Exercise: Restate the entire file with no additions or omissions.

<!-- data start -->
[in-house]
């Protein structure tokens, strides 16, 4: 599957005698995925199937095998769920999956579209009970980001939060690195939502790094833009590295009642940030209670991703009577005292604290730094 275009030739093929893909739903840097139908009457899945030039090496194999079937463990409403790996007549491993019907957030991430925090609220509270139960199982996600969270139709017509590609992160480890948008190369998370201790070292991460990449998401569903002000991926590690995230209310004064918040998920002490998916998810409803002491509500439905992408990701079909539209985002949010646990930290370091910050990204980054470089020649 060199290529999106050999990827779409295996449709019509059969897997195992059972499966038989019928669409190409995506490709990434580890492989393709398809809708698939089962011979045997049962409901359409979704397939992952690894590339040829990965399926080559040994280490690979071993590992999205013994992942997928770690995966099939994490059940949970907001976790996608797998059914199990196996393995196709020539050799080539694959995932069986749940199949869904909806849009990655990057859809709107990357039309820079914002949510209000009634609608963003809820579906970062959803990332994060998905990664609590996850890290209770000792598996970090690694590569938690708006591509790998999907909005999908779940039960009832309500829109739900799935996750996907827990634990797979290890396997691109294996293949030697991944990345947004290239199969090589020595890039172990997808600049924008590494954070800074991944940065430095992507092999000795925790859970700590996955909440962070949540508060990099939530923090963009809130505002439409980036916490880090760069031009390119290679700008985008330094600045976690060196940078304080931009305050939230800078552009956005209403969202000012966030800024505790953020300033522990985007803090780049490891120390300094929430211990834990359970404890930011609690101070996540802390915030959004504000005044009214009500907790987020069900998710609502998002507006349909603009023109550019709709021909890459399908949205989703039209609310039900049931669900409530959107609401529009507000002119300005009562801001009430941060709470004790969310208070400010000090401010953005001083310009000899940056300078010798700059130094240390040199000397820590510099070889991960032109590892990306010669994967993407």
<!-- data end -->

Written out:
[in-house]
């Protein structure tokens, strides 16, 4: 599957005698995925199937095998769920999956579209009970980001939060690195939502790094833009590295009642940030209670991703009577005292604290730094 275009030739093929893909739903840097139908009457899945030039090496194999079937463990409403790996007549491993019907957030991430925090609220509270139960199982996600969270139709017509590609992160480890948008190369998370201790070292991460990449998401569903002000991926590690995230209310004064918040998920002490998916998810409803002491509500439905992408990701079909539209985002949010646990930290370091910050990204980054470089020649 060199290529999106050999990827779409295996449709019509059969897997195992059972499966038989019928669409190409995506490709990434580890492989393709398809809708698939089962011979045997049962409901359409979704397939992952690894590339040829990965399926080559040994280490690979071993590992999205013994992942997928770690995966099939994490059940949970907001976790996608797998059914199990196996393995196709020539050799080539694959995932069986749940199949869904909806849009990655990057859809709107990357039309820079914002949510209000009634609608963003809820579906970062959803990332994060998905990664609590996850890290209770000792598996970090690694590569938690708006591509790998999907909005999908779940039960009832309500829109739900799935996750996907827990634990797979290890396997691109294996293949030697991944990345947004290239199969090589020595890039172990997808600049924008590494954070800074991944940065430095992507092999000795925790859970700590996955909440962070949540508060990099939530923090963009809130505002439409980036916490880090760069031009390119290679700008985008330094600045976690060196940078304080931009305050939230800078552009956005209403969202000012966030800024505790953020300033522990985007803090780049490891120390300094929430211990834990359970404890930011609690101070996540802390915030959004504000005044009214009500907790987020069900998710609502998002507006349909603009023109550019709709021909890459399908949205989703039209609310039900049931669900409530959107609401529009507000002119300005009562801001009430941060709470004790969310208070400010000090401010953005001083310009000899940056300078010798700059130094240390040199000397820590510099070889991960032109590892990306010669994967993407």